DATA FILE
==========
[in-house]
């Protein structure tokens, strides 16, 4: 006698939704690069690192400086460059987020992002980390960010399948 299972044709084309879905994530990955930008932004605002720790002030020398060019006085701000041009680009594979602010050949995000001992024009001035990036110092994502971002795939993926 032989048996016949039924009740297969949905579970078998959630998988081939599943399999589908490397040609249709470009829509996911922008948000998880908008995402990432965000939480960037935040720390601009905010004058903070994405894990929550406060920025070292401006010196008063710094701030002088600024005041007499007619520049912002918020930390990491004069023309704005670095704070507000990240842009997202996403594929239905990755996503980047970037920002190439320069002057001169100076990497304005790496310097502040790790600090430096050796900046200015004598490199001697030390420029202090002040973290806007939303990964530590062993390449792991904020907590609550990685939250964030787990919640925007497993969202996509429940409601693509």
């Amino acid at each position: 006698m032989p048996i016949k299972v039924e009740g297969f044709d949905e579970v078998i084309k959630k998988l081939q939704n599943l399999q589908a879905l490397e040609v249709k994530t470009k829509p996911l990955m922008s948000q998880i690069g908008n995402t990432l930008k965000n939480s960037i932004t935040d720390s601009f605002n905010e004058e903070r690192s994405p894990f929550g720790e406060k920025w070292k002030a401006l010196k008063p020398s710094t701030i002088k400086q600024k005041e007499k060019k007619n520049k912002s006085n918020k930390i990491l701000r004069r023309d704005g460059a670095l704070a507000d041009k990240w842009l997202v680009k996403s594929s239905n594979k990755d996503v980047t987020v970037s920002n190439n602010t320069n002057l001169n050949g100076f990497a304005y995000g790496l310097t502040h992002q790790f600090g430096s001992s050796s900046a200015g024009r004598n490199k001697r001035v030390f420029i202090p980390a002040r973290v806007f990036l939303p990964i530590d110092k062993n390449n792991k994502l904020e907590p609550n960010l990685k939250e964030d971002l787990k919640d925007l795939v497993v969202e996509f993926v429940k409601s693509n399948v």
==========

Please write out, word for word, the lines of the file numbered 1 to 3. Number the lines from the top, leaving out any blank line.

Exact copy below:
[in-house]
């Protein structure tokens, strides 16, 4: 006698939704690069690192400086460059987020992002980390960010399948 299972044709084309879905994530990955930008932004605002720790002030020398060019006085701000041009680009594979602010050949995000001992024009001035990036110092994502971002795939993926 032989048996016949039924009740297969949905579970078998959630998988081939599943399999589908490397040609249709470009829509996911922008948000998880908008995402990432965000939480960037935040720390601009905010004058903070994405894990929550406060920025070292401006010196008063710094701030002088600024005041007499007619520049912002918020930390990491004069023309704005670095704070507000990240842009997202996403594929239905990755996503980047970037920002190439320069002057001169100076990497304005790496310097502040790790600090430096050796900046200015004598490199001697030390420029202090002040973290806007939303990964530590062993390449792991904020907590609550990685939250964030787990919640925007497993969202996509429940409601693509």
């Amino acid at each position: 006698m032989p048996i016949k299972v039924e009740g297969f044709d949905e579970v078998i084309k959630k998988l081939q939704n599943l399999q589908a879905l490397e040609v249709k994530t470009k829509p996911l990955m922008s948000q998880i690069g908008n995402t990432l930008k965000n939480s960037i932004t935040d720390s601009f605002n905010e004058e903070r690192s994405p894990f929550g720790e406060k920025w070292k002030a401006l010196k008063p020398s710094t701030i002088k400086q600024k005041e007499k060019k007619n520049k912002s006085n918020k930390i990491l701000r004069r023309d704005g460059a670095l704070a507000d041009k990240w842009l997202v680009k996403s594929s239905n594979k990755d996503v980047t987020v970037s920002n190439n602010t320069n002057l001169n050949g100076f990497a304005y995000g790496l310097t502040h992002q790790f600090g430096s001992s050796s900046a200015g024009r004598n490199k001697r001035v030390f420029i202090p980390a002040r973290v806007f990036l939303p990964i530590d110092k062993n390449n792991k994502l904020e907590p609550n960010l990685k939250e964030d971002l787990k919640d925007l795939v497993v969202e996509f993926v429940k409601s693509n399948v």